But what do the other students—the ones who aren't selected to be their school's respective champions—do all year? Also with Professor Karkaroff and Madame Maxime present at Hogwarts, how do their respective schools, Durmstrang and Beauxbatons, get along without their headmaster? It seems a little over-the-top to stay at another school for an entire year.

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5 How Would the Ministry Have Removed the Dementors?

At the end of Goblet of Fire, Voldemort has returned and Dumbledore makes a point to Cornelius Fudge to remove the Dementors from Azkaban because they will no longer be loyal to the wizarding community for much longer. Dumbledore makes a big deal out of this, and Fudge is adamant about refusing him.

Obviously, we know Fudge is delusional, but he also does have good reason to be irritated by this request. How on earth would they simply remove the Dementors from Azkaban? Everyone would be able to go free. There are no real cells there. We know the prisoners are kept inside only by the Dementors, and it would be a huge logistical nightmare that would certainly take some time to accomplish.

4 What Does the Audience do During the Triwizard Tournament?

Everyone is invited to watch the Triwizard Tournament. It's meant to be a spectacle and a massively entertaining experience for those who aren't competing and simply taking part in the festivities. The problem is that there is literally nothing to watch for a majority of the tournament.

The first task is a great experience since it takes place outdoors and they can watch how the champions fight off the dragons and get the eggs they're after, but what about during the second and third tasks? The second task takes place entirely underwater. Dumbledore has to talk to the merfolk to find out what happened. The third task is in a giant hedge maze. So the audience just has to sit there and watch water or foliage for hours.

3 Why was Quidditch Canceled?

Quidditch gets canceled for the entire year in this book for the Triwizard Tournament. It's understandable why the sport would have to be put on hold for the third task since the maze is constructed on the Quidditch pitch.

But did it really need to be nixed for an entire year because only 1 Hogwarts champion would be taking part in the tournament? It might just be due to Rowling's distaste for writing about Quidditch matches.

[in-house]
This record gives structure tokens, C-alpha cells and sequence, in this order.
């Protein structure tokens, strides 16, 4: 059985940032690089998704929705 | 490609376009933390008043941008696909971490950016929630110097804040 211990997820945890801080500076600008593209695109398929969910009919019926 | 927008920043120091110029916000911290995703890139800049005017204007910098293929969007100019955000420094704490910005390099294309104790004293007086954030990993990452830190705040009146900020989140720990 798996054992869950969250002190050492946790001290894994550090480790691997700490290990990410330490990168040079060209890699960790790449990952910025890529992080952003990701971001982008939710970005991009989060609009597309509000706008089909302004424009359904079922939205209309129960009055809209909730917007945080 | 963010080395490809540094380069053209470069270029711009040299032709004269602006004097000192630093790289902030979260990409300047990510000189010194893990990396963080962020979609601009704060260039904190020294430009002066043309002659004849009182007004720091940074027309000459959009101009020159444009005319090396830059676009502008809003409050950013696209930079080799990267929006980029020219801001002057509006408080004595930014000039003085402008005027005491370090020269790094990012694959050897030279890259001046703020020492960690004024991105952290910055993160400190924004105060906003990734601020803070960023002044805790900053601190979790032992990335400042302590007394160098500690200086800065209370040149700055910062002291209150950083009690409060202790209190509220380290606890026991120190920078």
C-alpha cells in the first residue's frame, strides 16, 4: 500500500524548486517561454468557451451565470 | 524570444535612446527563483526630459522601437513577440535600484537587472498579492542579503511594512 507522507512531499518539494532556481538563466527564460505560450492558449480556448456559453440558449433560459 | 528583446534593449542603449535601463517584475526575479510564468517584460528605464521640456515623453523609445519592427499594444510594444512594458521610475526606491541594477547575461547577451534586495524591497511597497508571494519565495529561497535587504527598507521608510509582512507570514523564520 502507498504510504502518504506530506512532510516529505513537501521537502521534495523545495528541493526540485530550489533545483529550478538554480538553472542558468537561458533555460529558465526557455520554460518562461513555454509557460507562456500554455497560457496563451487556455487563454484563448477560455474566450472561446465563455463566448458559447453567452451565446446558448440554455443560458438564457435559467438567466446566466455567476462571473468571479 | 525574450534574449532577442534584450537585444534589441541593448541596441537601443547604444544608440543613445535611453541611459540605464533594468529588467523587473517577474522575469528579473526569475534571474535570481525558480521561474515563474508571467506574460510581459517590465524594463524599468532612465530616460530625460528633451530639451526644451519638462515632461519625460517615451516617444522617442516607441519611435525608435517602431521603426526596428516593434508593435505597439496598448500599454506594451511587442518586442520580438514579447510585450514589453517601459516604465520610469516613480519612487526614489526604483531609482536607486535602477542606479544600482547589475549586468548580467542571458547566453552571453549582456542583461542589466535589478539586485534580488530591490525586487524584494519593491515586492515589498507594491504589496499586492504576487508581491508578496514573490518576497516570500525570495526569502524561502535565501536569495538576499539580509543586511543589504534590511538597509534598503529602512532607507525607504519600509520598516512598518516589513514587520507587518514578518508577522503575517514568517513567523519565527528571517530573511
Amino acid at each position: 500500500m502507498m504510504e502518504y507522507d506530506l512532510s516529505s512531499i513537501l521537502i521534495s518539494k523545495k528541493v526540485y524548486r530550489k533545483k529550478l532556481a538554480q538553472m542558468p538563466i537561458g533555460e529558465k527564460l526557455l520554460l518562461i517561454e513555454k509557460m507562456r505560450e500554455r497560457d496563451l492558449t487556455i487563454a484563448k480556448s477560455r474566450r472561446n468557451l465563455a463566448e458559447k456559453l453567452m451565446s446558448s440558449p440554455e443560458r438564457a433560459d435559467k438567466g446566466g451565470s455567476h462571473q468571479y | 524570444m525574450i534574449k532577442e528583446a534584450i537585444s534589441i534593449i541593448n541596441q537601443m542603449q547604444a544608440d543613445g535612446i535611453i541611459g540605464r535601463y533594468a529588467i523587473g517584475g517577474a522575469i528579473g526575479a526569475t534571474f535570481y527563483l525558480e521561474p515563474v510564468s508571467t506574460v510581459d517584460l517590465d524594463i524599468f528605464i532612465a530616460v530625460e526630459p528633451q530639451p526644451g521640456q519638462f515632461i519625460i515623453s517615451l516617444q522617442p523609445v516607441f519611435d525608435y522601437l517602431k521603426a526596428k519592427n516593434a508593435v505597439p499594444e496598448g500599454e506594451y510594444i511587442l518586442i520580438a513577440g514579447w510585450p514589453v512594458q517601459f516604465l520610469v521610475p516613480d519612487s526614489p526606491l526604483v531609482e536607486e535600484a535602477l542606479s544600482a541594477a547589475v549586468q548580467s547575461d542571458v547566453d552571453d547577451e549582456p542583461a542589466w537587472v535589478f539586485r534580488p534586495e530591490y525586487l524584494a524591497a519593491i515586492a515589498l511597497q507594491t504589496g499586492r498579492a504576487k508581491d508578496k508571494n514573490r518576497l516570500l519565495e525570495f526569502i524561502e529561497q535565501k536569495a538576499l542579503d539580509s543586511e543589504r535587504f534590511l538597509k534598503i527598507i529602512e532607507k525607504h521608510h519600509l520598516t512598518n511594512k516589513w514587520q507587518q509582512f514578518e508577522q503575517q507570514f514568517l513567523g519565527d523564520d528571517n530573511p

RELATED: Harry Potter: 10 Things You Didn't Know About The History Of Quidditch

2 Why did Crouch Teach Harry to fight Against the Imperius Curse?

It's interesting that Barty Crouch Jr., disguised as Mad-Eye Moody, decided it would be a good idea to teach his students in Defense Against the Dark Arts the truth about the Unforgivable Curses. Even more, he actually decides to teach them how to throw off the Imperius Curse.

But why would he do that? We know that Crouch is actually Voldemort's Death Eater in disguise, but, by helping Harry overcome Imperio, he's actually helping Harry to fight against Voldemort. It's a curious decision made.

1 When Does Crouch Make the Polyjuice Potion?

From the second book, we know that Polyjuice Potion is not only an immensely complicated potion to make but that it takes a long time to brew due to special circumstances it needs to be made correctly. Crouch obviously needs a lot of potion to maintain his disguise every single day for a year.

How on earth did he have the means to create an entire store of the potion, when does he have time to concoct it, and where does he keep it all? We know he continues brewing all year since he takes things from Snape, but it seems implausible he could have enough made in time to never let his disguise fade.

NEXT: Harry Potter: 10 Things In the Goblet of Fire That Only Make Sense If You Read The Books